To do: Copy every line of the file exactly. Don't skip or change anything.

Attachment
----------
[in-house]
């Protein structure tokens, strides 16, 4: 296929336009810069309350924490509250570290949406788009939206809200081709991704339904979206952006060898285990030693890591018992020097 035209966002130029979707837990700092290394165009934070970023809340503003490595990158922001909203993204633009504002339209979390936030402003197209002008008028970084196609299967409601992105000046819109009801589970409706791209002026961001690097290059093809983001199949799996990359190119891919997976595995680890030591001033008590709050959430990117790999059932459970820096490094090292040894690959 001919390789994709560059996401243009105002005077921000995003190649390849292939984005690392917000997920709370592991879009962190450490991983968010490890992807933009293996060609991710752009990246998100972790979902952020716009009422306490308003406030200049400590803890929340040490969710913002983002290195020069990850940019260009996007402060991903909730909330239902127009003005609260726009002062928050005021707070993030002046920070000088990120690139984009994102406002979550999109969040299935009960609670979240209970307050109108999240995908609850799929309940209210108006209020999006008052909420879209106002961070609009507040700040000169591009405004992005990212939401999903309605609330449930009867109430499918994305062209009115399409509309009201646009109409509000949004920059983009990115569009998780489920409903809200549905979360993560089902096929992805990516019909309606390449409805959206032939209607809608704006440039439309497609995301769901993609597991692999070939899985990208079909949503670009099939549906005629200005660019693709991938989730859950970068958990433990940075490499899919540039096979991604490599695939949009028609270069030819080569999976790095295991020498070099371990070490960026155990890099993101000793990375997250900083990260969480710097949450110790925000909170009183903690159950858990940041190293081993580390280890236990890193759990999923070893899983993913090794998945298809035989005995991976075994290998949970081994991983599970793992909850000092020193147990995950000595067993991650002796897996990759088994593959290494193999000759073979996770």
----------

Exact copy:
[in-house]
């Protein structure tokens, strides 16, 4: 296929336009810069309350924490509250570290949406788009939206809200081709991704339904979206952006060898285990030693890591018992020097 035209966002130029979707837990700092290394165009934070970023809340503003490595990158922001909203993204633009504002339209979390936030402003197209002008008028970084196609299967409601992105000046819109009801589970409706791209002026961001690097290059093809983001199949799996990359190119891919997976595995680890030591001033008590709050959430990117790999059932459970820096490094090292040894690959 001919390789994709560059996401243009105002005077921000995003190649390849292939984005690392917000997920709370592991879009962190450490991983968010490890992807933009293996060609991710752009990246998100972790979902952020716009009422306490308003406030200049400590803890929340040490969710913002983002290195020069990850940019260009996007402060991903909730909330239902127009003005609260726009002062928050005021707070993030002046920070000088990120690139984009994102406002979550999109969040299935009960609670979240209970307050109108999240995908609850799929309940209210108006209020999006008052909420879209106002961070609009507040700040000169591009405004992005990212939401999903309605609330449930009867109430499918994305062209009115399409509309009201646009109409509000949004920059983009990115569009998780489920409903809200549905979360993560089902096929992805990516019909309606390449409805959206032939209607809608704006440039439309497609995301769901993609597991692999070939899985990208079909949503670009099939549906005629200005660019693709991938989730859950970068958990433990940075490499899919540039096979991604490599695939949009028609270069030819080569999976790095295991020498070099371990070490960026155990890099993101000793990375997250900083990260969480710097949450110790925000909170009183903690159950858990940041190293081993580390280890236990890193759990999923070893899983993913090794998945298809035989005995991976075994290998949970081994991983599970793992909850000092020193147990995950000595067993991650002796897996990759088994593959290494193999000759073979996770």